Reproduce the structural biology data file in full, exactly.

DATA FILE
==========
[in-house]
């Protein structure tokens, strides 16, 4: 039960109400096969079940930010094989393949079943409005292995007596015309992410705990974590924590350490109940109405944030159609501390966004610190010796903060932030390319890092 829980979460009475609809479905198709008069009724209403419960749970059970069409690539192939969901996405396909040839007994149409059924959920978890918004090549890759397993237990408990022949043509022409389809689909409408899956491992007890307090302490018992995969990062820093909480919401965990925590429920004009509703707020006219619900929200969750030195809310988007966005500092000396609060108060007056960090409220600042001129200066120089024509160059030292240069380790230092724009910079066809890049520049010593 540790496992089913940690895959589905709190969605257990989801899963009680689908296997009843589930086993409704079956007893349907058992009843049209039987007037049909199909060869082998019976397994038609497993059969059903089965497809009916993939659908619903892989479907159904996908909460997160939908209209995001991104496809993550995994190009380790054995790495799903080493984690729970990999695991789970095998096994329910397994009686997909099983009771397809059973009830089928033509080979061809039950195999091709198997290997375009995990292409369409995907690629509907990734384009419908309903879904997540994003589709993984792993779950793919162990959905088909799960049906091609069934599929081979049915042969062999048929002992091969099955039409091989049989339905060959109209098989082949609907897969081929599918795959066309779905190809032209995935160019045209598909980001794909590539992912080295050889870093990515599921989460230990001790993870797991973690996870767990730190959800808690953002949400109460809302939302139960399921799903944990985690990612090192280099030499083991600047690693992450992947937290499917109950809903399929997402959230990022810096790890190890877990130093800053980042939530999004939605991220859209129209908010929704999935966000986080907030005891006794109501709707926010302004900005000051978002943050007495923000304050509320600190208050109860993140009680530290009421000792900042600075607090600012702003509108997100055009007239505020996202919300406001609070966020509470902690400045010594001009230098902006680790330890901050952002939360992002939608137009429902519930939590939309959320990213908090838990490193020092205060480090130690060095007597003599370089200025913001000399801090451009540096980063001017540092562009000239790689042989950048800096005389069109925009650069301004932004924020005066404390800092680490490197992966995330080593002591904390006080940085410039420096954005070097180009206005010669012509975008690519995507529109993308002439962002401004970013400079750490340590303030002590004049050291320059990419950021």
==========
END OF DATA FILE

[in-house]
């Protein structure tokens, strides 16, 4: 039960109400096969079940930010094989393949079943409005292995007596015309992410705990974590924590350490109940109405944030159609501390966004610190010796903060932030390319890092 829980979460009475609809479905198709008069009724209403419960749970059970069409690539192939969901996405396909040839007994149409059924959920978890918004090549890759397993237990408990022949043509022409389809689909409408899956491992007890307090302490018992995969990062820093909480919401965990925590429920004009509703707020006219619900929200969750030195809310988007966005500092000396609060108060007056960090409220600042001129200066120089024509160059030292240069380790230092724009910079066809890049520049010593 540790496992089913940690895959589905709190969605257990989801899963009680689908296997009843589930086993409704079956007893349907058992009843049209039987007037049909199909060869082998019976397994038609497993059969059903089965497809009916993939659908619903892989479907159904996908909460997160939908209209995001991104496809993550995994190009380790054995790495799903080493984690729970990999695991789970095998096994329910397994009686997909099983009771397809059973009830089928033509080979061809039950195999091709198997290997375009995990292409369409995907690629509907990734384009419908309903879904997540994003589709993984792993779950793919162990959905088909799960049906091609069934599929081979049915042969062999048929002992091969099955039409091989049989339905060959109209098989082949609907897969081929599918795959066309779905190809032209995935160019045209598909980001794909590539992912080295050889870093990515599921989460230990001790993870797991973690996870767990730190959800808690953002949400109460809302939302139960399921799903944990985690990612090192280099030499083991600047690693992450992947937290499917109950809903399929997402959230990022810096790890190890877990130093800053980042939530999004939605991220859209129209908010929704999935966000986080907030005891006794109501709707926010302004900005000051978002943050007495923000304050509320600190208050109860993140009680530290009421000792900042600075607090600012702003509108997100055009007239505020996202919300406001609070966020509470902690400045010594001009230098902006680790330890901050952002939360992002939608137009429902519930939590939309959320990213908090838990490193020092205060480090130690060095007597003599370089200025913001000399801090451009540096980063001017540092562009000239790689042989950048800096005389069109925009650069301004932004924020005066404390800092680490490197992966995330080593002591904390006080940085410039420096954005070097180009206005010669012509975008690519995507529109993308002439962002401004970013400079750490340590303030002590004049050291320059990419950021």